determining a result of the master query based, at least in part, on the first result.
17. The apparatus of claim 16, wherein the executing the function is to collect real-time information based on one or more parameters.
18. The apparatus of claim 16, wherein the applying the one or more conditions to the first output includes filtering the first output to determine the first result.
19. The apparatus of claim 16, wherein the query engine operable to run on the at least one processor to:
execute a second function on the endpoint if the master query result indicates the endpoint is compromised.
20. The apparatus of claim 16, wherein an execution of a second subquery of the set of one or more subqueries is to include:
causing a second function to execute to produce a second output;
applying one or more other conditions to the second output to determine a second result, wherein the result of the master query is determined, at least in part, by evaluating the first and second results according to a query operator.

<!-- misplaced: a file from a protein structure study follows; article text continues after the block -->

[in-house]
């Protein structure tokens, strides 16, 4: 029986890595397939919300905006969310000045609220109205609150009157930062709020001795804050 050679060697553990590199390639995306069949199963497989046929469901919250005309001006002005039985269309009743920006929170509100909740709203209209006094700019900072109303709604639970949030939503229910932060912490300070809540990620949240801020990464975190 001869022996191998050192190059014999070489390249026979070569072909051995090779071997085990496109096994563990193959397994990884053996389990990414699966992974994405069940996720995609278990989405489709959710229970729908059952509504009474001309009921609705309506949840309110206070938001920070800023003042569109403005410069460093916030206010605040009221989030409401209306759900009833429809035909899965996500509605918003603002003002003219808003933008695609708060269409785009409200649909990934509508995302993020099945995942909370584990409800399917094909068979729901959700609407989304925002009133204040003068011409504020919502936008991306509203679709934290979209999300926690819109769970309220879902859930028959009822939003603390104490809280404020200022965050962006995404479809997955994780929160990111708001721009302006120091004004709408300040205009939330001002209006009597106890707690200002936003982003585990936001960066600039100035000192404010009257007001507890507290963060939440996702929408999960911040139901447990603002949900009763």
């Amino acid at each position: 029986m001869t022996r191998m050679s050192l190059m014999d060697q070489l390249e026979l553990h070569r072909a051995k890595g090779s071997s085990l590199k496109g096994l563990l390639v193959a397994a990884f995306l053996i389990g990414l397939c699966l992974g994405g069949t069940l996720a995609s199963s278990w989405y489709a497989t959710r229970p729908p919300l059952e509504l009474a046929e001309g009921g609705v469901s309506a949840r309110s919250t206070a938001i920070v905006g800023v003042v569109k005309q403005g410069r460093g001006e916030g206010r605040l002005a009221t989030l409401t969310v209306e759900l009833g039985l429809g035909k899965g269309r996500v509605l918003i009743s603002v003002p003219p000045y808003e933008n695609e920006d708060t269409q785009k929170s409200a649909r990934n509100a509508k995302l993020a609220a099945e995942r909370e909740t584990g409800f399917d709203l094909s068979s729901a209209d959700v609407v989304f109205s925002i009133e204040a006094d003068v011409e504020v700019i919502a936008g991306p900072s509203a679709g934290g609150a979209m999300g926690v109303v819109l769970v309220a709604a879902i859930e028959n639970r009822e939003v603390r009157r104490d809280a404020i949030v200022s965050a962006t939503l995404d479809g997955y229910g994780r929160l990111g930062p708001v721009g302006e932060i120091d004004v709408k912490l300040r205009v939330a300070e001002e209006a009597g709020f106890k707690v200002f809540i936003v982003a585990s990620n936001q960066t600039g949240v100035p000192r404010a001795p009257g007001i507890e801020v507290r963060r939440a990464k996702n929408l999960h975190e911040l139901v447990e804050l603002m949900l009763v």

21. The apparatus of claim 20, wherein the function and the second function are to perform different operations on the endpoint.
22. The apparatus of claim 16, wherein the applying the one or more conditions to the first output is to include:
applying a first condition to the first output to determine a first condition result;
applying a second condition to the first output to determine a second condition result; and
determining the condition chain result based on the first condition result, the second condition result and a logical operator.
23. A method, the method comprising:
receiving a master query at an endpoint in a network environment;
executing a set of one or more subqueries defined in the master query, wherein an execution of a first subquery of the set of one or more subqueries is to include:
causing a function to execute on the endpoint to produce a first output;
applying one or more conditions to the first output to determine a first result; and
determining a result of the master query based, at least in part, on the first result.
24. The method of claim 23, wherein the function is executed on the endpoint to collect real-time information based on one or more parameters.
25. The method of claim 23, wherein the applying the one or more conditions to the first output includes filtering the first output to determine the first result.